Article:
Drips campaigns. I get asked about them all the time. Does your Ultimate Website System support drip campaigns? Can you share your drip campaign templates with me? What is the optimum number of emails to include in a drip campaign? No, no, and zero.
Of course, the title of this post is somewhat misleading. How I finally created a drip campaign that pulls like crazy was to stop using drip campaigns altogether.
Unfortunately, there is no free money in real estate. Real estate is a relational business, and therefore, our marketing should be designed in such a way as to advance the relational ball down the field. Every time we contact our client, we should be warming up, not cooling down the temperature of that relationship. And that’s exactly why I’m fundamentally against the “drip” mentality.
Let’s face it, all of us would like to create an automatic money machine. Why do you think people are drawn to pyramid schemes and other get-rich-quick ideas? We would all like to receive maximum income with minimum work. The simple fact is that there is no “free lunch” or “easy money”.
Mega-producing agents all share one characteristic — they all work very hard. Don’t think for an instant you can put a lead into an email drip campaign and walk away with a commission check. It doesn’t work that way. Now, if you’re new to internet leads, you may be wondering, what exactly is an email drip campaign?
A drip campaign is a pre-written series of email messages set on a time-release calendar that you can design ahead of time. When you turn on the campaign, each customer gets the same series of “authentic sounding” personal emails that are not personal at all. I’m sure that if you think about it, you notice getting those drip campaigns every day in your email inbox.
So let me ask you a question: How long does it take for you to identify an email as being a drip campaign email? About two lines? Yeah, that’s what I thought. Me too. We’ve all seen so many of those campaigns that we can spot them a mile away. Now let me ask you another question: How do you feel the moment you realize that the “personal” email you just got was a canned drip email, and part of somebody’s marketing campaign? Did it make you more or less inclined to like the sender? I thought so. Me too.
Remember, our objective in prospecting is to make the customer like us. If the approach we use has the exact opposite effect, we shouldn’t use it, even if it’s easier. We’d be better off doing nothing than using an approach that moves the relational ball the wrong way down the field. Resist the urge to use the free money machine — it doesn’t work anyway.
How do I know? Because, like many of you reading this, I’ve tried using drip campaigns. I’ve spent years in quest of the perfect series of letters. Then one day I woke up and realized that it was a bad idea, even if taught by some of the best companies and coaches. There are two simple rules I use in my email marketing: keep it short, and keep it personal.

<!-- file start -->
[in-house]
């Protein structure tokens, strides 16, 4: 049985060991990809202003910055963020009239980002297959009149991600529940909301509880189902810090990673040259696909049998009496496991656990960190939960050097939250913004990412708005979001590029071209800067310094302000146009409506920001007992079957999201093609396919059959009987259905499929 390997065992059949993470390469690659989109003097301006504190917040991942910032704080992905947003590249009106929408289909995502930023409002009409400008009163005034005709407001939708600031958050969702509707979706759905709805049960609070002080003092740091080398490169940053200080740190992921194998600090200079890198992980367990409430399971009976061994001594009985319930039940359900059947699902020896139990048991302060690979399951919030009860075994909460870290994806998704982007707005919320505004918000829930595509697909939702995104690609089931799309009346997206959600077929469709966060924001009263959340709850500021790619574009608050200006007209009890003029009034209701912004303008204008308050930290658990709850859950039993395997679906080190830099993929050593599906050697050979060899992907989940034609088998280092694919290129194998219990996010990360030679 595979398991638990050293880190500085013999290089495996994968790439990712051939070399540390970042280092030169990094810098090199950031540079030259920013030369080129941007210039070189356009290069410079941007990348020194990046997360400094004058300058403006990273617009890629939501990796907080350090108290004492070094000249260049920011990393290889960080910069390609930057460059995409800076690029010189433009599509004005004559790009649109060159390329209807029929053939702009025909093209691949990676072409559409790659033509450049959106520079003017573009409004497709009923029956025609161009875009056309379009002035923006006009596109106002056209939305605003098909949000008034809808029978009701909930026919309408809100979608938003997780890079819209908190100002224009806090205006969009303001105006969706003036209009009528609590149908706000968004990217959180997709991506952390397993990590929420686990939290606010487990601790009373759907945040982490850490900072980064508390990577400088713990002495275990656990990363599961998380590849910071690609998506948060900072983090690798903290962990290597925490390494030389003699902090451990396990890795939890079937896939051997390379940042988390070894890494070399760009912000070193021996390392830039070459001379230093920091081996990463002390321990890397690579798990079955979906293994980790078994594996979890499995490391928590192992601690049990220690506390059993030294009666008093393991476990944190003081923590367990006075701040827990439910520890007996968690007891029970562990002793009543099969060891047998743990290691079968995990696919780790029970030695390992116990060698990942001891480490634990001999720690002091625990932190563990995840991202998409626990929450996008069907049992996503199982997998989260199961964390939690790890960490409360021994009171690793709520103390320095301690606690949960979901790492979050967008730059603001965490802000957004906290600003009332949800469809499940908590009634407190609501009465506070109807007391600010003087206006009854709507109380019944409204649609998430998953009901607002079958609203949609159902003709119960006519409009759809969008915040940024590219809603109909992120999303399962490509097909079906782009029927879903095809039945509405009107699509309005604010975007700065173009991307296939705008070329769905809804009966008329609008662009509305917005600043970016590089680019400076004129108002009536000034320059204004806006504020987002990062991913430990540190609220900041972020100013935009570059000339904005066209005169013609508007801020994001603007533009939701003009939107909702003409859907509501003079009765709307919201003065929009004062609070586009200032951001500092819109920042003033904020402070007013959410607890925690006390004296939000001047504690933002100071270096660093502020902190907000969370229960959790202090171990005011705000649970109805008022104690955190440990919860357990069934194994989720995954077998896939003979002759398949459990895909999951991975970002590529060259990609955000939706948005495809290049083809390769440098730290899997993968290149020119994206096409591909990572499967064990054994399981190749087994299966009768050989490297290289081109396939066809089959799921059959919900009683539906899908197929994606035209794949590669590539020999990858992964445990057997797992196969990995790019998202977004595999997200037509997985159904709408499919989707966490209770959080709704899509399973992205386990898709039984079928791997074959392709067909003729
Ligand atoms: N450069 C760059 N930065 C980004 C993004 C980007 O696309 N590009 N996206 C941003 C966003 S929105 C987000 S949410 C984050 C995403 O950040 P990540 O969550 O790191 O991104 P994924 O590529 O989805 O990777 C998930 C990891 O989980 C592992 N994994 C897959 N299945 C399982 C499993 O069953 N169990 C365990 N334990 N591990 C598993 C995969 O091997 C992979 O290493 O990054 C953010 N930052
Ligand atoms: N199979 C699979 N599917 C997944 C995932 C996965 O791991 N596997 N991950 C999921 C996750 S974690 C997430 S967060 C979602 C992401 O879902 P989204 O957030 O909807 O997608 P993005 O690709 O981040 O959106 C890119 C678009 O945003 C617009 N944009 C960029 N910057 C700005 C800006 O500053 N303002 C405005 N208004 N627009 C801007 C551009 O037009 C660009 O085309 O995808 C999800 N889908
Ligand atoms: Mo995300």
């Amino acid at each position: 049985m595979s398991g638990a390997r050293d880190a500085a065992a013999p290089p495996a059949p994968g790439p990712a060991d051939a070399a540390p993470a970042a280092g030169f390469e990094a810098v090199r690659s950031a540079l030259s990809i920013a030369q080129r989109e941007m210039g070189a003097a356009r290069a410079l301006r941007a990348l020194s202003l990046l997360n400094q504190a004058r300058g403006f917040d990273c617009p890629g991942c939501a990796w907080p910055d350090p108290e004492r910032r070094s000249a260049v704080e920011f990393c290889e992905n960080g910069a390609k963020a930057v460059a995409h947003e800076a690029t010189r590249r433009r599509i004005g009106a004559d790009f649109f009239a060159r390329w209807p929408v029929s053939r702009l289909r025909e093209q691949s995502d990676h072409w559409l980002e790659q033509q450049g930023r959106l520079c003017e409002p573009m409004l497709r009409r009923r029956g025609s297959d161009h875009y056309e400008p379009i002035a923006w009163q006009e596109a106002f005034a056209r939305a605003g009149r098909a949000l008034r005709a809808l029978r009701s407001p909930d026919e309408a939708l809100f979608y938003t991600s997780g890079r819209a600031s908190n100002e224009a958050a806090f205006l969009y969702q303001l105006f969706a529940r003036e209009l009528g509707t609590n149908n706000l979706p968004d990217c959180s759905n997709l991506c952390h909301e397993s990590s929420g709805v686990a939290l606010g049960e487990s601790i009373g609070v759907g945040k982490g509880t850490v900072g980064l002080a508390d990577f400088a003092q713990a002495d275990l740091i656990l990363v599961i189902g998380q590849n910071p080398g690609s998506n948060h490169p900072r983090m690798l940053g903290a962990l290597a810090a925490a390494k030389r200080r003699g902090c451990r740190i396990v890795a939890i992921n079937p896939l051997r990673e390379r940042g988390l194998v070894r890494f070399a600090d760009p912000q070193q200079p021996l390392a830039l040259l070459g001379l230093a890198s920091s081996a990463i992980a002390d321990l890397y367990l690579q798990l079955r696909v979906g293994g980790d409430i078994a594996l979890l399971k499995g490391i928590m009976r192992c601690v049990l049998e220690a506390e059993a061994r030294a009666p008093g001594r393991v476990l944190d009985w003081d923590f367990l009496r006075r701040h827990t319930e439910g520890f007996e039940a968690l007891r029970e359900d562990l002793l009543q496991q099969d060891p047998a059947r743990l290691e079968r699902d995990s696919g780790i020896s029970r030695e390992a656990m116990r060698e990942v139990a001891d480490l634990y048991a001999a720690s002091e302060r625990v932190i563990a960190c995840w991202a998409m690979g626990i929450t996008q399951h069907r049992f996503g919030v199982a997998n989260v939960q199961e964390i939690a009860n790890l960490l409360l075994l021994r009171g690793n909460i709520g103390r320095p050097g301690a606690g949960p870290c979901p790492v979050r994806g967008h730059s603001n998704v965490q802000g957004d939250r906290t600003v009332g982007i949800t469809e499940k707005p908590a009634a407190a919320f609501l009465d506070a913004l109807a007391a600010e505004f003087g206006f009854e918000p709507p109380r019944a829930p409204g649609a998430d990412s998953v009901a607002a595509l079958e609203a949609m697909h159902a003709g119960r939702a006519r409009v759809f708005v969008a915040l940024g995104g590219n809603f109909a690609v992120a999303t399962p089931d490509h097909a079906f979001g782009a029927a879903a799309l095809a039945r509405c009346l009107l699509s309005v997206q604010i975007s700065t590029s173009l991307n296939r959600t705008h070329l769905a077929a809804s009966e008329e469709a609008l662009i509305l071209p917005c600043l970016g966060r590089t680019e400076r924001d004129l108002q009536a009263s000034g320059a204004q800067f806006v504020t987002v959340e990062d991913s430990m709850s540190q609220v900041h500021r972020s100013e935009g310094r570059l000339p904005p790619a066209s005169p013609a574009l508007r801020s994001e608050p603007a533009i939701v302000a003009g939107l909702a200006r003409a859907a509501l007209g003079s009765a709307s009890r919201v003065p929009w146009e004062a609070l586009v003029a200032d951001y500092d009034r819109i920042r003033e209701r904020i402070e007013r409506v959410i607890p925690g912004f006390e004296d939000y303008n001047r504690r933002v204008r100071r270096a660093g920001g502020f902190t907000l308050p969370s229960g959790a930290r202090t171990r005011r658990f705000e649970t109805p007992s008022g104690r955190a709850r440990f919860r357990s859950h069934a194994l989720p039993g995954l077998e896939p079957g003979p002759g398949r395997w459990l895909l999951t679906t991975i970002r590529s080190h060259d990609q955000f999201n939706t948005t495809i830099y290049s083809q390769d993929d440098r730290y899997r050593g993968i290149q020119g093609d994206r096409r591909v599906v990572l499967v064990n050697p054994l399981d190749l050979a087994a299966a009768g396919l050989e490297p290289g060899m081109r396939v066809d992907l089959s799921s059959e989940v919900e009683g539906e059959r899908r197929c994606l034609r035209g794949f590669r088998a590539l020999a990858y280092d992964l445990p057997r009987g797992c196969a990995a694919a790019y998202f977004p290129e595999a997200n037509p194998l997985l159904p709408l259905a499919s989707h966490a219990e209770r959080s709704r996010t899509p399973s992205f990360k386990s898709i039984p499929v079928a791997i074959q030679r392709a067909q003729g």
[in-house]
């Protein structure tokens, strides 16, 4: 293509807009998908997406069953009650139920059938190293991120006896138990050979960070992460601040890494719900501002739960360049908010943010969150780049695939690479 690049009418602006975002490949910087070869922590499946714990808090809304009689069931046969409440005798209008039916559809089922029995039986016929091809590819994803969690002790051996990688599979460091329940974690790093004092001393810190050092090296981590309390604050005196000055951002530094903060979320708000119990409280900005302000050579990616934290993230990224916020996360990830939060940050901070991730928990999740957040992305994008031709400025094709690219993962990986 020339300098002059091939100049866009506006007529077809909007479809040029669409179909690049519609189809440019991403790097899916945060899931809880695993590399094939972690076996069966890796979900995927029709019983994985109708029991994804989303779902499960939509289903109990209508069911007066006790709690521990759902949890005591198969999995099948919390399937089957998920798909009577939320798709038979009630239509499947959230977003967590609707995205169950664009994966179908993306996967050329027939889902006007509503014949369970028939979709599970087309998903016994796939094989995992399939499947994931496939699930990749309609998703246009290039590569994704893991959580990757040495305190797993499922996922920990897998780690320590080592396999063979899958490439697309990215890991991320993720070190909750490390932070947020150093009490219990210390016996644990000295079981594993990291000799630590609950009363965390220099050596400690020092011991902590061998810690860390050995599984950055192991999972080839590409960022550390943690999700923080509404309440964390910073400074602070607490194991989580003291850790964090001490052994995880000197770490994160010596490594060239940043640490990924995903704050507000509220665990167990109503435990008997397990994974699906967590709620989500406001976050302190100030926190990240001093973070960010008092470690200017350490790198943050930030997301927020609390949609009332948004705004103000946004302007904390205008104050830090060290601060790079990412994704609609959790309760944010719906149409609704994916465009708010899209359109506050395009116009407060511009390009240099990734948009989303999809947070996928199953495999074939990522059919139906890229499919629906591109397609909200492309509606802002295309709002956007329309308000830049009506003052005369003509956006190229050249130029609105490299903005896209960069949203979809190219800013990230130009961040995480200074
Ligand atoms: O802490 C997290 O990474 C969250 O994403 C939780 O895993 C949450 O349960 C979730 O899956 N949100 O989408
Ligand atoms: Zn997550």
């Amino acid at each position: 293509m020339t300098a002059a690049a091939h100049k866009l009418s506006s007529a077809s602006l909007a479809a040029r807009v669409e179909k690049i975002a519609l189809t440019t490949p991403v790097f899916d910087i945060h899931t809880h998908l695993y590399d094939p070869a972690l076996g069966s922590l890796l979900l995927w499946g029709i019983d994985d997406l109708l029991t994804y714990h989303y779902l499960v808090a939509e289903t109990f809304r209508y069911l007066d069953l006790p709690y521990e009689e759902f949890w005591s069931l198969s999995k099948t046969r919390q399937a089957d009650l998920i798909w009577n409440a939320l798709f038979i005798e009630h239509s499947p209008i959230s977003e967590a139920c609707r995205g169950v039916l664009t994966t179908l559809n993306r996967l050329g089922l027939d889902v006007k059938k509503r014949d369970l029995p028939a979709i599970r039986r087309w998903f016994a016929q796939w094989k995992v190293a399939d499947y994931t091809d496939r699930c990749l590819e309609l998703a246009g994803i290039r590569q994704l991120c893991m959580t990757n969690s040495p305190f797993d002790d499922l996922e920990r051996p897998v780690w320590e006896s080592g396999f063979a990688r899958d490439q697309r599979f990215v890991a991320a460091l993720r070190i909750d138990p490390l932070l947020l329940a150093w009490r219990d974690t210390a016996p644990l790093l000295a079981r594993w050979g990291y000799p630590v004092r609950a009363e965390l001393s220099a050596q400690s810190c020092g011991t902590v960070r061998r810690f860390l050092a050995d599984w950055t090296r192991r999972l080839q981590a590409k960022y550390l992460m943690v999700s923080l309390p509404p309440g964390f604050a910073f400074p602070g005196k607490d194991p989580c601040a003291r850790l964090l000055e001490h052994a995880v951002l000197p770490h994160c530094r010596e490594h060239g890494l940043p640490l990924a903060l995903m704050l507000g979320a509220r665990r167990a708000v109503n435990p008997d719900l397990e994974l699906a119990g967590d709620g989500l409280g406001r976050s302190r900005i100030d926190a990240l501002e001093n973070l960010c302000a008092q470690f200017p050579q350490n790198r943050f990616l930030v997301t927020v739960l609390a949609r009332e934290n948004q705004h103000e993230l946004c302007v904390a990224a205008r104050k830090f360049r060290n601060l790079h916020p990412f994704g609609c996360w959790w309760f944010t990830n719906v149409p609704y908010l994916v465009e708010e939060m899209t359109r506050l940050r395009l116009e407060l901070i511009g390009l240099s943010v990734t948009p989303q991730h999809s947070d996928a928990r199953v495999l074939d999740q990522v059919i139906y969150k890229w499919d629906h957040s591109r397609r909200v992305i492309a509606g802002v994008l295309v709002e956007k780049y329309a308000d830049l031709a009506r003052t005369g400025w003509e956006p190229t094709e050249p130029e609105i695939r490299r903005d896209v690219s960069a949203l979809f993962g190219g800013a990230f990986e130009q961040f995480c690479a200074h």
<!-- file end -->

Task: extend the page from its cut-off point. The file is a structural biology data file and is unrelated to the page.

I have a friend who writes thousand-word epistles to her clients, believing that by being verbose she will win them over. There is an abundance of research on the subject, and according to all those who have researched it, less is definitely more. So keep it short.
You should try to keep your email correspondence to 50 words or so, until and unless it is in response to a specific request from a client or customer. Then make it as long as it needs to be to cover the topic. You have an interested audience, and they will more than likely read it if it is not a waste of their time.
But if it is unsolicited (not in response to a customer’s correspondence to you), keep it short and to the point. Remember, you’re simply staying in touch. And remember to keep it personal and not canned. Personal is always better than impersonal.
I try to recount some personal reference or anecdote to make my reader know that it is not a canned email. Some experts in the field use lack of capitalization, lack of proper punctuation, or intentionally misspelled words to keep their message looking personal and not automated. Three or four good personal, well-thought-out sentences will do more for advancing your relationship with your customer than thousands of words of cold, impersonal, drip campaign letters will ever do.
If you can’t be bothered to take the time to write a personal note, you really need to rethink your profession. This is a very relational business. So I’m against using impersonal drip campaigns as part of my marketing.
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